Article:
In a big speech yesterday, the new speaker of the House chose an interesting way to frame the economic legacy of the Obama era. “I don’t think all that many people are walking away from this presidency thinking, ‘That went well,’” Ryan told a friendly crowd. He added, “We still have enormous problems. ... And the federal government has grown arrogant, condescending, and outright paternalistic. So I’d say what we’ve seen these past seven years is the illusion of success.”
This is, of course, the Republican Party’s problem in a nutshell. Under Obama, the economy has grown at a steady rate, reversing the losses of the Great Recession. The jobless rate now stands at 5.0 percent. Liberals, too, would say this demonstrates only an illusion of success, given that the economic gains of the last seven years have largely been captured by wealthy Americans. But it is not Ryan’s intention to reverse those gains; quite the contrary, his previous budgets and the economic plans of the Republican presidential candidates indicate that the GOP intends to solidify them.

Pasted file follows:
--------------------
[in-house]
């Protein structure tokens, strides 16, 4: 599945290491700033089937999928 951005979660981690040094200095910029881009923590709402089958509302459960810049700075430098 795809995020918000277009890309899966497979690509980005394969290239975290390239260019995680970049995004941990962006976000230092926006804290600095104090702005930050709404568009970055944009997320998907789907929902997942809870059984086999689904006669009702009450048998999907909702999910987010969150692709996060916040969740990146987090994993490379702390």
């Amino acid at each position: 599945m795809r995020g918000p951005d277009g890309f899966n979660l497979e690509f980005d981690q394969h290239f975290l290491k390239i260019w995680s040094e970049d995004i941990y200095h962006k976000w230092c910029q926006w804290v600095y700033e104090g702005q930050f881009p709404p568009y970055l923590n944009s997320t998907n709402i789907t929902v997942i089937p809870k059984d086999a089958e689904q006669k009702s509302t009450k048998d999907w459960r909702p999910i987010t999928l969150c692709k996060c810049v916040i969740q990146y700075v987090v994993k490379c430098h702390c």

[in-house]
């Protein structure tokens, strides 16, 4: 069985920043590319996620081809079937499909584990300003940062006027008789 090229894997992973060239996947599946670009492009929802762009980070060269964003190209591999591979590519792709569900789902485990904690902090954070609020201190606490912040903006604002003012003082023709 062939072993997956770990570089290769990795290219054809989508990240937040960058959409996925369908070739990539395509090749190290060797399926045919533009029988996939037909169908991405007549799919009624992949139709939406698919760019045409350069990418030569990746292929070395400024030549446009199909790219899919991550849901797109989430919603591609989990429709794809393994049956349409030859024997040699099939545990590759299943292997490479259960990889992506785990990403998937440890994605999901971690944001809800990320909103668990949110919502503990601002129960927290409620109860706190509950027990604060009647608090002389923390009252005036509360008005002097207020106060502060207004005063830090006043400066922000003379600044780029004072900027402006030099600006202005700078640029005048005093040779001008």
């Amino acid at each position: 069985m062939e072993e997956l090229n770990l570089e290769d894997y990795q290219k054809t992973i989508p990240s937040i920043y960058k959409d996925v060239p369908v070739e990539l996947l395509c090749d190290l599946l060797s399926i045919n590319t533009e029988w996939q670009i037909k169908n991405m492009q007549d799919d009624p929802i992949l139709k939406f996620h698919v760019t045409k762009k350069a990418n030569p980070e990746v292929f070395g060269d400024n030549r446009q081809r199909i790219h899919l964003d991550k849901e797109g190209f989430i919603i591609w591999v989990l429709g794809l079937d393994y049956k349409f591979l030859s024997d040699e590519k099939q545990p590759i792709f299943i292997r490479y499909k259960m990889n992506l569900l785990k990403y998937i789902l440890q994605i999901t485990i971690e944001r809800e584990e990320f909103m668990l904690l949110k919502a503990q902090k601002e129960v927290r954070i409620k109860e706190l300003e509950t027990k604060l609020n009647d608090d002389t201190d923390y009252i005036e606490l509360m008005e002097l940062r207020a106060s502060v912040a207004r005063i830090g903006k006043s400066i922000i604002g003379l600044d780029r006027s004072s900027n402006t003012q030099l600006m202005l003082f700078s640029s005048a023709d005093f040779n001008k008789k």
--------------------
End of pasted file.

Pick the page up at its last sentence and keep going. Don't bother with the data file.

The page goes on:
What Ryan instead appears to be saying is that true economic success, by definition, cannot coincide with the growth of government. While Democrats will appeal to the insecurities of middle-class and working-class voters in 2016, Ryan and the GOP have a different, far more abstract economic message: that even the gains voters can feel, whether it’s access to health care or a job with the local government, are impure, a scam, not real.